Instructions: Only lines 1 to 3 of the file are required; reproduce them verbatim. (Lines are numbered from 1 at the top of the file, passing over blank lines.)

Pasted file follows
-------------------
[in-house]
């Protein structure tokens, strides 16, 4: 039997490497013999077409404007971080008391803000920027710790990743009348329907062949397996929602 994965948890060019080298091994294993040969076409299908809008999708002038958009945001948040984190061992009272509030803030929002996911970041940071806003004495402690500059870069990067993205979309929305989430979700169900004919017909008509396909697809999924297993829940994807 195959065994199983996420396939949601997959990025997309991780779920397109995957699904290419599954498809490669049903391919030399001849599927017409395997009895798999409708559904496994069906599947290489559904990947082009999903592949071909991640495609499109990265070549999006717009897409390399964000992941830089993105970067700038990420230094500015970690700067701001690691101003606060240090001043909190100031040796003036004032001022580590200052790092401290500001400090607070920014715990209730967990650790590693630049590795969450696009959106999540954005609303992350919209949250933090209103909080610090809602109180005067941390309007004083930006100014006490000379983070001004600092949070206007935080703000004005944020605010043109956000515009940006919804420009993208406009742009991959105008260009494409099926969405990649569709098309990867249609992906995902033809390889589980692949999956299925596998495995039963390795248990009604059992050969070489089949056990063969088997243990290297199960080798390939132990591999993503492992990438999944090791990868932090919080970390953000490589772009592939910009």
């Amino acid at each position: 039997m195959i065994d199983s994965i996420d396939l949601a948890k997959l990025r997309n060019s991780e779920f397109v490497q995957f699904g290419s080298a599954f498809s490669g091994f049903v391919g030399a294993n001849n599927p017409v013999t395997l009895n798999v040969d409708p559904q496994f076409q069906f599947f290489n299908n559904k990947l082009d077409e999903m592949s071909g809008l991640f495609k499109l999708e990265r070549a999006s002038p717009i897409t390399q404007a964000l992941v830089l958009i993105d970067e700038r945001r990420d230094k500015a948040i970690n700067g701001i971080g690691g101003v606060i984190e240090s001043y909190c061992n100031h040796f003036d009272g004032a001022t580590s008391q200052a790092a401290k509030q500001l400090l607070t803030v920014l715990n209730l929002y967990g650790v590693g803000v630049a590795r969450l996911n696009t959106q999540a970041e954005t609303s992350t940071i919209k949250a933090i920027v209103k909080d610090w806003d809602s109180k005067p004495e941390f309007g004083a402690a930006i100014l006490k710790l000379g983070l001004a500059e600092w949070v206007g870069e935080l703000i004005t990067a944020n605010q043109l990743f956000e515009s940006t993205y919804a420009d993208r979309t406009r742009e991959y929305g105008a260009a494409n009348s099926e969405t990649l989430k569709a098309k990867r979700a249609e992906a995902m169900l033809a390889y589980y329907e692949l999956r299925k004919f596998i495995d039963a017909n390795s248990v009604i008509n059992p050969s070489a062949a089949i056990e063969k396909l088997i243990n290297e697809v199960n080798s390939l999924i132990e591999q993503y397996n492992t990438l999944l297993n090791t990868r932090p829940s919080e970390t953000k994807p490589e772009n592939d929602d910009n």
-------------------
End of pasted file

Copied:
[in-house]
């Protein structure tokens, strides 16, 4: 039997490497013999077409404007971080008391803000920027710790990743009348329907062949397996929602 994965948890060019080298091994294993040969076409299908809008999708002038958009945001948040984190061992009272509030803030929002996911970041940071806003004495402690500059870069990067993205979309929305989430979700169900004919017909008509396909697809999924297993829940994807 195959065994199983996420396939949601997959990025997309991780779920397109995957699904290419599954498809490669049903391919030399001849599927017409395997009895798999409708559904496994069906599947290489559904990947082009999903592949071909991640495609499109990265070549999006717009897409390399964000992941830089993105970067700038990420230094500015970690700067701001690691101003606060240090001043909190100031040796003036004032001022580590200052790092401290500001400090607070920014715990209730967990650790590693630049590795969450696009959106999540954005609303992350919209949250933090209103909080610090809602109180005067941390309007004083930006100014006490000379983070001004600092949070206007935080703000004005944020605010043109956000515009940006919804420009993208406009742009991959105008260009494409099926969405990649569709098309990867249609992906995902033809390889589980692949999956299925596998495995039963390795248990009604059992050969070489089949056990063969088997243990290297199960080798390939132990591999993503492992990438999944090791990868932090919080970390953000490589772009592939910009």
């Amino acid at each position: 039997m195959i065994d199983s994965i996420d396939l949601a948890k997959l990025r997309n060019s991780e779920f397109v490497q995957f699904g290419s080298a599954f498809s490669g091994f049903v391919g030399a294993n001849n599927p017409v013999t395997l009895n798999v040969d409708p559904q496994f076409q069906f599947f290489n299908n559904k990947l082009d077409e999903m592949s071909g809008l991640f495609k499109l999708e990265r070549a999006s002038p717009i897409t390399q404007a964000l992941v830089l958009i993105d970067e700038r945001r990420d230094k500015a948040i970690n700067g701001i971080g690691g101003v606060i984190e240090s001043y909190c061992n100031h040796f003036d009272g004032a001022t580590s008391q200052a790092a401290k509030q500001l400090l607070t803030v920014l715990n209730l929002y967990g650790v590693g803000v630049a590795r969450l996911n696009t959106q999540a970041e954005t609303s992350t940071i919209k949250a933090i920027v209103k909080d610090w806003d809602s109180k005067p004495e941390f309007g004083a402690a930006i100014l006490k710790l000379g983070l001004a500059e600092w949070v206007g870069e935080l703000i004005t990067a944020n605010q043109l990743f956000e515009s940006t993205y919804a420009d993208r979309t406009r742009e991959y929305g105008a260009a494409n009348s099926e969405t990649l989430k569709a098309k990867r979700a249609e992906a995902m169900l033809a390889y589980y329907e692949l999956r299925k004919f596998i495995d039963a017909n390795s248990v009604i008509n059992p050969s070489a062949a089949i056990e063969k396909l088997i243990n290297e697809v199960n080798s390939l999924i132990e591999q993503y397996n492992t990438l999944l297993n090791t990868r932090p829940s919080e970390t953000k994807p490589e772009n592939d929602d910009n």